Huntkey Safety Lab and EMC Lab Receive Accreditation from UL, TUV & NEMKO

November 08, 2009 by Jeff Shepard

Huntkey Enterprise Group announced that its safety laboratory and EMC laboratory received accreditation certified by UL, TUV and NEMKO successively. Receiving these accreditations will tremendously shorten the accreditation cycle of product R&D and accelerate the public listing of Huntkey products.

Laboratory accreditation refers to authorization by the government or stipulated by law officially certifying that a testing and calibration laboratory and inspection body are capable of completing specific tasks, which means the laboratory has the required management and technical capabilities to fulfill assignments in specific fields. Therefore, testing reports issued by the safety laboratory and EMC laboratory have the same status as those of UL, TUV and NEMKO. With these authorizations, applications for product certifications can be made internally and will be accepted by most countries in the world.

Huntkey adheres to product innovation and independent R&D. Moreover, great importance is attached to technical R&D, and laboratory construction constitutes a very important aspect in the technical R&D system. The success in getting the laboratory accreditation represents a new height achieved in terms of laboratory management, which improves the overall R&D of Huntkey and its product quality.

UL, TUV and NEMKO are all members of the International Laboratory Accreditation Cooperation (ILAC) and its authority has been acknowledged throughout the world. So the lab accreditation applied by Huntkey safety and EMC laboratories plays a great role in promoting our company and the whole industry.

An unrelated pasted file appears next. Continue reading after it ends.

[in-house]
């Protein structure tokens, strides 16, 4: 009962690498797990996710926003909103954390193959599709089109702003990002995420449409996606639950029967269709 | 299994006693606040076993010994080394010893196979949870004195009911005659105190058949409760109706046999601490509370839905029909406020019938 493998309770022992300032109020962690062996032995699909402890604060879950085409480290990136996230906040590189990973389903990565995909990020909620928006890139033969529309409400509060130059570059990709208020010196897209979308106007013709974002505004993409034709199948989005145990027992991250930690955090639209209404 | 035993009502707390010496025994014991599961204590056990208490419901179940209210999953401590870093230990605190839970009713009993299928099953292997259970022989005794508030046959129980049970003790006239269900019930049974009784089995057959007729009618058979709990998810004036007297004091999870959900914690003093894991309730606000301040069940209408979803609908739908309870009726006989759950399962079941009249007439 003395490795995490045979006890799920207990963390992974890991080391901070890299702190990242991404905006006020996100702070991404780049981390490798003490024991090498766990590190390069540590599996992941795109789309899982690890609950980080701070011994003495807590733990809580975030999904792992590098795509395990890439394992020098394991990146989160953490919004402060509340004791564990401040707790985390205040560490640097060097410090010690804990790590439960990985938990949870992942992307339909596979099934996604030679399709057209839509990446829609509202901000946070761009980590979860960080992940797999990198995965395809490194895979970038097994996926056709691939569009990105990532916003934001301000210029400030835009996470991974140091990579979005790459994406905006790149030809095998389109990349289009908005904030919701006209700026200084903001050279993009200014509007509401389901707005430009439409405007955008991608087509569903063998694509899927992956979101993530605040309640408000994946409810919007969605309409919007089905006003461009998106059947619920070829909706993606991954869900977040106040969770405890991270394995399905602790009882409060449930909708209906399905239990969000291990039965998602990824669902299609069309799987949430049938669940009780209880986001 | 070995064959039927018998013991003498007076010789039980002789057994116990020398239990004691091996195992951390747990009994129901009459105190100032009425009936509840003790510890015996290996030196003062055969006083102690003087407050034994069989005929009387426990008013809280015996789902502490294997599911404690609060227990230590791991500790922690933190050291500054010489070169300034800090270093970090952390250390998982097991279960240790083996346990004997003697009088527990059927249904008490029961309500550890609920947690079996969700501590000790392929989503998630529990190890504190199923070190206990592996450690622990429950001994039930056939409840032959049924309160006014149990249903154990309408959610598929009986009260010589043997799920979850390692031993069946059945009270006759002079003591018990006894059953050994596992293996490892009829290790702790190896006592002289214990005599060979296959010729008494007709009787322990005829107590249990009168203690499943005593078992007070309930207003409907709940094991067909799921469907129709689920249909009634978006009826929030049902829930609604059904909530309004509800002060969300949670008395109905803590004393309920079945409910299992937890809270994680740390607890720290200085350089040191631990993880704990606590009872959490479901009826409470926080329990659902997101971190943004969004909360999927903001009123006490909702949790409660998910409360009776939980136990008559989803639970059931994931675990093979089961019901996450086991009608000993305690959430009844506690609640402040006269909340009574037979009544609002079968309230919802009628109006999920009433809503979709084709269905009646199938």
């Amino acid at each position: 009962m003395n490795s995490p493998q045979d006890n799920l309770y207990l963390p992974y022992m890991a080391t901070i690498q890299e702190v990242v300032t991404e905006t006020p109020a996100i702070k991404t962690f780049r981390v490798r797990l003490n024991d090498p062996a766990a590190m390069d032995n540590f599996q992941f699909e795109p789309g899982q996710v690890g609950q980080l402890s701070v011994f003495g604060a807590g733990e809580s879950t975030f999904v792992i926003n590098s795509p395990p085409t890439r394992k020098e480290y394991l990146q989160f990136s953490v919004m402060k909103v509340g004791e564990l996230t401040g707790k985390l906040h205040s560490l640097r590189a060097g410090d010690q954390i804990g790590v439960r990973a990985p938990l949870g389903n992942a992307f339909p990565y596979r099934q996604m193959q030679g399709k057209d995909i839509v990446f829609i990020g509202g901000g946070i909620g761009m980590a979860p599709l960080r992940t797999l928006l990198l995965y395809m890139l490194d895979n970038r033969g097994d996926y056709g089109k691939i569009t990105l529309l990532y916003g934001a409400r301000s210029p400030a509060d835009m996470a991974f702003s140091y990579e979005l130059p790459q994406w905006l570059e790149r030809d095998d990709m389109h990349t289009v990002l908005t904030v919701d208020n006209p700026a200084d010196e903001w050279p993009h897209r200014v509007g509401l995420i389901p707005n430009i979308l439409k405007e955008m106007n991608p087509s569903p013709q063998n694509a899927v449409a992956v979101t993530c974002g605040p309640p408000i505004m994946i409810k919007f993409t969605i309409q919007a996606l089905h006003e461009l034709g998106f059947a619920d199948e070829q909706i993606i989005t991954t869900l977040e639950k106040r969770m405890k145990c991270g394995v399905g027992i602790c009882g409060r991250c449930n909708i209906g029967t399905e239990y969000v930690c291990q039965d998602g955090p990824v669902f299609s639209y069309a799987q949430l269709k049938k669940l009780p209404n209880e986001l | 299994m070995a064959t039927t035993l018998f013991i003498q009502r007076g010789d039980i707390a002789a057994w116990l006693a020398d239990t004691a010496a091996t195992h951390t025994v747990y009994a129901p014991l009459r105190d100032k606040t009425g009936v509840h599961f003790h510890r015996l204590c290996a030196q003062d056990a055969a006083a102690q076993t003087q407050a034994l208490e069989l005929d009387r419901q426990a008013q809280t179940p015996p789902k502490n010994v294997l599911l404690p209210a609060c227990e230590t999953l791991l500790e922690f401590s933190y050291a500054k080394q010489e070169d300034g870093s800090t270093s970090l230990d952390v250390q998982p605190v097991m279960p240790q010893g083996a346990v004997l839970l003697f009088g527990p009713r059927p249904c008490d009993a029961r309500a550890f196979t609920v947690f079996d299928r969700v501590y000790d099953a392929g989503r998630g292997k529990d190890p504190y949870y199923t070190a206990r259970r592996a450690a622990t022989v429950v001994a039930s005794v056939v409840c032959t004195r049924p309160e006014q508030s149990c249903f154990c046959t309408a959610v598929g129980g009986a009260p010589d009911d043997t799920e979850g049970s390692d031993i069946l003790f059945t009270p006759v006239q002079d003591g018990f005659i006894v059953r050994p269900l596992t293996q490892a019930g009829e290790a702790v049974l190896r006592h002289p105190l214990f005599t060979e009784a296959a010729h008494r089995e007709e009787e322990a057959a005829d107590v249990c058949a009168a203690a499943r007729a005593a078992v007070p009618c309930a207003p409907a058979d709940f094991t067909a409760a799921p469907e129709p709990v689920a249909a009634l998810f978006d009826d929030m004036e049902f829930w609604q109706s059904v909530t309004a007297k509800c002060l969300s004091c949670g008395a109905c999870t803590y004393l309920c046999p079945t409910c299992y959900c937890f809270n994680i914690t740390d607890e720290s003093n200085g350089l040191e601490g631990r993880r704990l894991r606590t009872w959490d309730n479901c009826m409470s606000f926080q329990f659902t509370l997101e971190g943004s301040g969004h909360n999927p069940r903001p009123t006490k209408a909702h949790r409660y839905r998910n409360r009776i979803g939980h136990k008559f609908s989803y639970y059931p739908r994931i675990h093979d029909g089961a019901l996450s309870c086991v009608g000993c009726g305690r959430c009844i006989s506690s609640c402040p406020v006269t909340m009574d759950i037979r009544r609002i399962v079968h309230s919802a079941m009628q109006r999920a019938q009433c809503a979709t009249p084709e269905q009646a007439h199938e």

Safety is an international standard designed to protect consumers and end users from any potential product dangers, such as electric shock, fire, mechanical hazard, radiation, chemical risks or thermal energy due to the product design. Assessment of the above risks and safety accreditation demonstrate that the product is safe and reliable.

EMC, or Electromagnetic compatibility, is a science based on how various electrical equipment performs together without degradation in a limited space, time and spectrum of resources. Put another way, a product’s performance will not be reduced and the functions not forfeited nor damaged due to the surrounding electromagnetic environment, nor will the excessive electromagnetic energy accumulated in the neighboring environment affect the normal operation of the equipment nearby. Since electronic system noise reduction technology appeared in the mid 1970s, the current American FCC and EU CE came into being mainly because the Federal Communications Commission and EU established related standards for commercial digital products in 1990 and 1992 respectively, which required companies to ensure their products comply with susceptibility and emission standards; the 3C accreditation in China on EMC is also imperative.